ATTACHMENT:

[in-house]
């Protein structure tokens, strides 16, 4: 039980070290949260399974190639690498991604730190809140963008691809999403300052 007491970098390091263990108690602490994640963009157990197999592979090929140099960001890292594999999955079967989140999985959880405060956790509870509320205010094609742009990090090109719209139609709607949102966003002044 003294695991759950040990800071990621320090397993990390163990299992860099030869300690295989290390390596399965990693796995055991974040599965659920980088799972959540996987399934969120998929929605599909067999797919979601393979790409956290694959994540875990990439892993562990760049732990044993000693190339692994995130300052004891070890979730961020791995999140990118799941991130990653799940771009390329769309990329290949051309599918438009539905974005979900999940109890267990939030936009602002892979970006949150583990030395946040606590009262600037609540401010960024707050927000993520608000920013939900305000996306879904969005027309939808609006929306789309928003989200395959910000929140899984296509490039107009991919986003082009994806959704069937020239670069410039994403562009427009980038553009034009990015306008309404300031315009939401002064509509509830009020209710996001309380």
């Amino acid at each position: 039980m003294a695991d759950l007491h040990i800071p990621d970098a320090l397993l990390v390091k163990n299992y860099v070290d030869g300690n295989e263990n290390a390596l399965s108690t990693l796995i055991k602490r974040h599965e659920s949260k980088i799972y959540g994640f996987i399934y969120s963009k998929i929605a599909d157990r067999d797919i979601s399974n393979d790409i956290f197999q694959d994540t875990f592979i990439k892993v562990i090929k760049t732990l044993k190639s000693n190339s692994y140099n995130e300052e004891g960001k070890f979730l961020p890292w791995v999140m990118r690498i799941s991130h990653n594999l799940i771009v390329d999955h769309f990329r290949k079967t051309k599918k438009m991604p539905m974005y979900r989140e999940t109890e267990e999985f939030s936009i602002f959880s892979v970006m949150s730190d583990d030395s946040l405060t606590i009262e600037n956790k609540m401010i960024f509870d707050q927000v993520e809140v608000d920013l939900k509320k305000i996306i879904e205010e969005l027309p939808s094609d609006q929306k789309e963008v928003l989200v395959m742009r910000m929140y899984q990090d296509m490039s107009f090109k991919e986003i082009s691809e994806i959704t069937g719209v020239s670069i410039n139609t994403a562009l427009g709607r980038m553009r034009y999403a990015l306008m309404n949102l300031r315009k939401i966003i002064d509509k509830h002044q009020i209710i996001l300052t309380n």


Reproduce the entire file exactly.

[in-house]
């Protein structure tokens, strides 16, 4: 039980070290949260399974190639690498991604730190809140963008691809999403300052 007491970098390091263990108690602490994640963009157990197999592979090929140099960001890292594999999955079967989140999985959880405060956790509870509320205010094609742009990090090109719209139609709607949102966003002044 003294695991759950040990800071990621320090397993990390163990299992860099030869300690295989290390390596399965990693796995055991974040599965659920980088799972959540996987399934969120998929929605599909067999797919979601393979790409956290694959994540875990990439892993562990760049732990044993000693190339692994995130300052004891070890979730961020791995999140990118799941991130990653799940771009390329769309990329290949051309599918438009539905974005979900999940109890267990939030936009602002892979970006949150583990030395946040606590009262600037609540401010960024707050927000993520608000920013939900305000996306879904969005027309939808609006929306789309928003989200395959910000929140899984296509490039107009991919986003082009994806959704069937020239670069410039994403562009427009980038553009034009990015306008309404300031315009939401002064509509509830009020209710996001309380």
């Amino acid at each position: 039980m003294a695991d759950l007491h040990i800071p990621d970098a320090l397993l990390v390091k163990n299992y860099v070290d030869g300690n295989e263990n290390a390596l399965s108690t990693l796995i055991k602490r974040h599965e659920s949260k980088i799972y959540g994640f996987i399934y969120s963009k998929i929605a599909d157990r067999d797919i979601s399974n393979d790409i956290f197999q694959d994540t875990f592979i990439k892993v562990i090929k760049t732990l044993k190639s000693n190339s692994y140099n995130e300052e004891g960001k070890f979730l961020p890292w791995v999140m990118r690498i799941s991130h990653n594999l799940i771009v390329d999955h769309f990329r290949k079967t051309k599918k438009m991604p539905m974005y979900r989140e999940t109890e267990e999985f939030s936009i602002f959880s892979v970006m949150s730190d583990d030395s946040l405060t606590i009262e600037n956790k609540m401010i960024f509870d707050q927000v993520e809140v608000d920013l939900k509320k305000i996306i879904e205010e969005l027309p939808s094609d609006q929306k789309e963008v928003l989200v395959m742009r910000m929140y899984q990090d296509m490039s107009f090109k991919e986003i082009s691809e994806i959704t069937g719209v020239s670069i410039n139609t994403a562009l427009g709607r980038m553009r034009y999403a990015l306008m309404n949102l300031r315009k939401i966003i002064d509509k509830h002044q009020i209710i996001l300052t309380n």